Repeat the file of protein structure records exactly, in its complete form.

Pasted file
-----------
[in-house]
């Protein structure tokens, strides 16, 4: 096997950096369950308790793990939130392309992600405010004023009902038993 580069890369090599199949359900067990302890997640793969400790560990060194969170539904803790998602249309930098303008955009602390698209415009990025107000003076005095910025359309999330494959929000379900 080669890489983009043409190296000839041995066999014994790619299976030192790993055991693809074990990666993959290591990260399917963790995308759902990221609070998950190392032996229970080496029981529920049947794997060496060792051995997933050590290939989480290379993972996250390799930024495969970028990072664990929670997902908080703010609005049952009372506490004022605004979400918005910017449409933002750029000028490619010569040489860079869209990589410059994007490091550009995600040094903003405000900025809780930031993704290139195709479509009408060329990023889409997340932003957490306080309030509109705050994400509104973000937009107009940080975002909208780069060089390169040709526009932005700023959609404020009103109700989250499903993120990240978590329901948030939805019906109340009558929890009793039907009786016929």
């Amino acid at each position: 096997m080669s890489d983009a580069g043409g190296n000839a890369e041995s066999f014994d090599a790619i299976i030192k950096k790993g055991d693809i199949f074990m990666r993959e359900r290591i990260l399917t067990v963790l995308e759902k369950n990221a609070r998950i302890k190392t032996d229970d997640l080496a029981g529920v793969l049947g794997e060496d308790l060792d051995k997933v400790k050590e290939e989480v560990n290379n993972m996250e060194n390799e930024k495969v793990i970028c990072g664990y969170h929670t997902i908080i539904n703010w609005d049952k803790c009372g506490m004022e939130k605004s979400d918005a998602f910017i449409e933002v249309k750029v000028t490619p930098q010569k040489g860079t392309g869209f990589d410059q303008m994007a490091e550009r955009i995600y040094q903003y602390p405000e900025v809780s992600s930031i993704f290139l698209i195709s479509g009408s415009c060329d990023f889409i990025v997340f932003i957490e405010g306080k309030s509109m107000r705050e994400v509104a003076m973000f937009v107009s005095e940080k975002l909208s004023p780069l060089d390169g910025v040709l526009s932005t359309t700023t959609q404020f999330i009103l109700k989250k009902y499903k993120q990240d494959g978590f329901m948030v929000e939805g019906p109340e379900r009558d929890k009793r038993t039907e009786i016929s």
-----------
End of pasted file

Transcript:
[in-house]
């Protein structure tokens, strides 16, 4: 096997950096369950308790793990939130392309992600405010004023009902038993 580069890369090599199949359900067990302890997640793969400790560990060194969170539904803790998602249309930098303008955009602390698209415009990025107000003076005095910025359309999330494959929000379900 080669890489983009043409190296000839041995066999014994790619299976030192790993055991693809074990990666993959290591990260399917963790995308759902990221609070998950190392032996229970080496029981529920049947794997060496060792051995997933050590290939989480290379993972996250390799930024495969970028990072664990929670997902908080703010609005049952009372506490004022605004979400918005910017449409933002750029000028490619010569040489860079869209990589410059994007490091550009995600040094903003405000900025809780930031993704290139195709479509009408060329990023889409997340932003957490306080309030509109705050994400509104973000937009107009940080975002909208780069060089390169040709526009932005700023959609404020009103109700989250499903993120990240978590329901948030939805019906109340009558929890009793039907009786016929």
């Amino acid at each position: 096997m080669s890489d983009a580069g043409g190296n000839a890369e041995s066999f014994d090599a790619i299976i030192k950096k790993g055991d693809i199949f074990m990666r993959e359900r290591i990260l399917t067990v963790l995308e759902k369950n990221a609070r998950i302890k190392t032996d229970d997640l080496a029981g529920v793969l049947g794997e060496d308790l060792d051995k997933v400790k050590e290939e989480v560990n290379n993972m996250e060194n390799e930024k495969v793990i970028c990072g664990y969170h929670t997902i908080i539904n703010w609005d049952k803790c009372g506490m004022e939130k605004s979400d918005a998602f910017i449409e933002v249309k750029v000028t490619p930098q010569k040489g860079t392309g869209f990589d410059q303008m994007a490091e550009r955009i995600y040094q903003y602390p405000e900025v809780s992600s930031i993704f290139l698209i195709s479509g009408s415009c060329d990023f889409i990025v997340f932003i957490e405010g306080k309030s509109m107000r705050e994400v509104a003076m973000f937009v107009s005095e940080k975002l909208s004023p780069l060089d390169g910025v040709l526009s932005t359309t700023t959609q404020f999330i009103l109700k989250k009902y499903k993120q990240d494959g978590f329901m948030v929000e939805g019906p109340e379900r009558d929890k009793r038993t039907e009786i016929s």